Red flag, expanded gun background checks added to larger public safety bill

People in red sit around a rotunda
A conference committee working on a public safety budget bill on Wednesday added language that would expand background checks for gun transfers between private parties, among other changes.
Judy Griesedieck for MPR News

Updated: May 11, 6:35 a.m. | Posted: May 10, 4:19 p.m.

Minnesota lawmakers are set to move ahead with a pair of new gun bills in the final weeks of the legislative session.

A conference committee working on a public safety budget bill on Wednesday added language that would expand background checks for gun transfers between private parties. It also added a provision that some call a red flag bill to allow law enforcement to temporarily take guns from persons believed to be a risk to themselves or to others.

“I know some of the opponents have said will this stop and end all gun violence? It will not,” said Rep. Cedrick Frazier, DFL-New Hope of the red flag language. “But it is a tool that can prevent, and it is a tool that if it saves 10 lives, if it saves one life, we have done a job that needs to be done.”

With the legislative deadline nearing and with the DFL holding a narrow majority in the Senate, it’s still not clear that the proposals could pass that chamber. 

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Gun rights groups say the red flag measure is a constitutional infringement because the revocations could occur before the gun owner has a full court hearing. They also note the reservations of local law enforcement who could be put in dangerous situations retrieving guns from people believed to be in crisis already.

Sen. Ron Latz, DFL-St. Louis Park, who chairs the Senate Public Safety Committee, said small tweaks were made to the red flag bill as an effort to address the concerns of some moderate Democrats.

“The volume that we're seeing right now of homicides and suicides by firearm is dramatically up, compared to what it was when we first started this effort. And at some point, you've got to say, if you want to separate the guns from the people, you have to be able to do that,” Latz said. “If it's not the guns, fine, if it's the people, let's screen the people to see if they are legally eligible to possess the guns. And if they are a danger to themselves or others and certainly an imminent danger, we need to separate them from the guns.”

The conference committee was still working on other parts of the bill Wednesday afternoon. Once they finish, the Senate would vote first. The House has already approved versions of both gun proposals in floor votes this year, and repassage is likely more assured there.

Sen. Judy Seeberger, DFL-Afton, said she initially had concerns about the red flag bill, but said the changes were an improvement.

"As I've always said, we have to navigate that line between doing what we need to to address gun violence, while also respecting the rights of the law-abiding gun owners in Minnesota,” Seeberger said. “And I think, if we're not there yet, we're darn close to getting that right."

Two other DFL lawmakers pivotal to the fate of the proposed gun restrictions say they'll study the House-Senate agreement before deciding their votes.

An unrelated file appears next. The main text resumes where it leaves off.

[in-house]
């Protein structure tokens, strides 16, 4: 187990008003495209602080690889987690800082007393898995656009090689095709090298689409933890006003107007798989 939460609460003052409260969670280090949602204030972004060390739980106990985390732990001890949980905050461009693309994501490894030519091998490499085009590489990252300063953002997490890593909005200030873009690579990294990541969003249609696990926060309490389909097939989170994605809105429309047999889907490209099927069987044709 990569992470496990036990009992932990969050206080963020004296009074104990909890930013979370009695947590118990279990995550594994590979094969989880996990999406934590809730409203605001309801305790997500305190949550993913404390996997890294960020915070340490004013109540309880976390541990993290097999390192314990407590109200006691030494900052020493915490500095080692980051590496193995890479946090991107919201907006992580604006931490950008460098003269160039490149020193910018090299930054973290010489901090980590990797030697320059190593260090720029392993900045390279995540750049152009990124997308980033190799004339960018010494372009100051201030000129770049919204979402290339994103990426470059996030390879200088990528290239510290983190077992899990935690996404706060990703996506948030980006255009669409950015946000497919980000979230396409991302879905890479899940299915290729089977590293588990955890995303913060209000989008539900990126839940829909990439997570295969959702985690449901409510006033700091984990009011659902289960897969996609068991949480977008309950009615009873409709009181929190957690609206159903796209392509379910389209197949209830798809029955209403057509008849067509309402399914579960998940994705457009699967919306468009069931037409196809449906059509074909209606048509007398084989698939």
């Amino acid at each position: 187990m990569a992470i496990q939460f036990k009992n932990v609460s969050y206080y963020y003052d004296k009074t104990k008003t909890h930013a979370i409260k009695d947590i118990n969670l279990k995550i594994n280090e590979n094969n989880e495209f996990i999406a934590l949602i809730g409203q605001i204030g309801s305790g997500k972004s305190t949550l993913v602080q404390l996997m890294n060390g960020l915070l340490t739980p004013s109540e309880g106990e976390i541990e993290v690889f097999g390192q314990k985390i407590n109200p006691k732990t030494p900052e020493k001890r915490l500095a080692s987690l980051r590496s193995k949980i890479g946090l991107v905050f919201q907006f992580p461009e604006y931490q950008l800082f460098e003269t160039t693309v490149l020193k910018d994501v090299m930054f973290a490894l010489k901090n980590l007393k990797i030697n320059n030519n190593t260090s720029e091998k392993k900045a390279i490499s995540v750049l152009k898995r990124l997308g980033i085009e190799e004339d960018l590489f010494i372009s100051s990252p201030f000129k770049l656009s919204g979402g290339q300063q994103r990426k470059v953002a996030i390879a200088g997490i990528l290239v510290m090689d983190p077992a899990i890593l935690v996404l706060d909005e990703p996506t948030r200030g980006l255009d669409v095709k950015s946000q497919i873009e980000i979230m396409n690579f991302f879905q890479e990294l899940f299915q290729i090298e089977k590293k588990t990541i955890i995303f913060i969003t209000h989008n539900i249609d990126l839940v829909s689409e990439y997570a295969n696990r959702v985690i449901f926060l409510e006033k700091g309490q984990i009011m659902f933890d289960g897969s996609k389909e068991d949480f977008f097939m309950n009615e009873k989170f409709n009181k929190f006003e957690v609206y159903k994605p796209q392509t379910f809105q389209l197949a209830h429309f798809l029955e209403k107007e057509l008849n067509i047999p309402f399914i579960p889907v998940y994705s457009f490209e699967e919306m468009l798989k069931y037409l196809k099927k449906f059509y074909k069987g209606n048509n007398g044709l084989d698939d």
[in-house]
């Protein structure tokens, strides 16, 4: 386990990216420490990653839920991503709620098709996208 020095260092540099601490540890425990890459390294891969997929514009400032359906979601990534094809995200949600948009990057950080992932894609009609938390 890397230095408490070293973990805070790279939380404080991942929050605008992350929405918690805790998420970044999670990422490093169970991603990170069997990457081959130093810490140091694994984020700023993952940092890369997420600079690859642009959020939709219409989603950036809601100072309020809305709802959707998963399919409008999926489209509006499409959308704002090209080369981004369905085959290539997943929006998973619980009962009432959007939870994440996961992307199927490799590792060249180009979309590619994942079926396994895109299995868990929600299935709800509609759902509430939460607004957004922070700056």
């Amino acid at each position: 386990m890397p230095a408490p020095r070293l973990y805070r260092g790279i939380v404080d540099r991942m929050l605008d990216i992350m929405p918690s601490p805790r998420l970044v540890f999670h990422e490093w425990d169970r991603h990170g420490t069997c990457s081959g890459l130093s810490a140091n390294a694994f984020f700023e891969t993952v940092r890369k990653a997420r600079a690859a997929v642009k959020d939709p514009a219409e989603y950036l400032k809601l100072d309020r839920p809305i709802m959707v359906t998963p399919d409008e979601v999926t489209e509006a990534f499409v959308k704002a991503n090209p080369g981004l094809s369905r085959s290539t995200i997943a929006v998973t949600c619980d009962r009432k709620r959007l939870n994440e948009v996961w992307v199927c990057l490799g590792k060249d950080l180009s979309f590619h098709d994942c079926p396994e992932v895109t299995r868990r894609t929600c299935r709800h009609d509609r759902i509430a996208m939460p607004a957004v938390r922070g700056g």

Northern Minnesota first-term Sen. Rob Kupec of Moorhead remains noncommittal on the gun measures.

“More than any other issue, I personally wrestle with this one more than anything else,” Kupec said Wednesday, noting he is most torn over the extreme risk protection orders, which is the formal name for the red flag measure. 

“I see the advantages to some of these things, particularly on the ERPO side. But I also hear from constituents,” he continued. “And I also think about it's that balance of what we're doing and Second Amendment rights. Those are a constant play in my head. I'm a little more probably along on the background checks, I think.”

First-term DFL Sen. Grant Hauschild of Hermantown originally was noncommittal as well, but late Wednesday, Hauschild told Northern News Now that he would vote for the bill.

“I came to the conclusion that we have to do something. There have been far too many school shootings. There has been far too much gun violence in our streets,” he told the station. “And so background checks and the extreme risk protection orders made sense to make sure that we are addressing these where we can.”

Gun owners’ rights groups criticized the move to advance the bills as part of the broader public safety package. And they said they would encourage gun owners in swing districts to make the case to their lawmakers that the provisions should be voted down.

“I think that it would be very difficult for, particularly, these three or four senators, it'd be very difficult for them to return to office if they vote for this bill as it is,” said Rob Doar, senior vice president of the Minnesota Gun Owners Caucus. “So if they're willing to take that risk, then they're essentially agreeing that they're only going to be one term senators.”

Doar said the red flag bill in particular raises concerns over gun owners’ due process. And he said those believed to be in a crisis should be subject to a 72-hour mental health hold, rather than having their firearms removed.

“That's the core tenet of our criminal justice system, of our court system, is that people have the opportunity to provide their side of the story, and this bill deprives them of that,” he said. “I think that it's only going to exacerbate any existing tensions that were there, you know, assuming that that the order was justified.”

Doar also noted that there were no GOP members on the conference committee. So amendments weren’t offered to the bill and a voice vote, rather than a roll call, was taken.

Both chambers would have to approve the full conference committee report before it could move to the governor’s desk. Gov. Tim Walz has said he supports both gun bills and would sign them into law.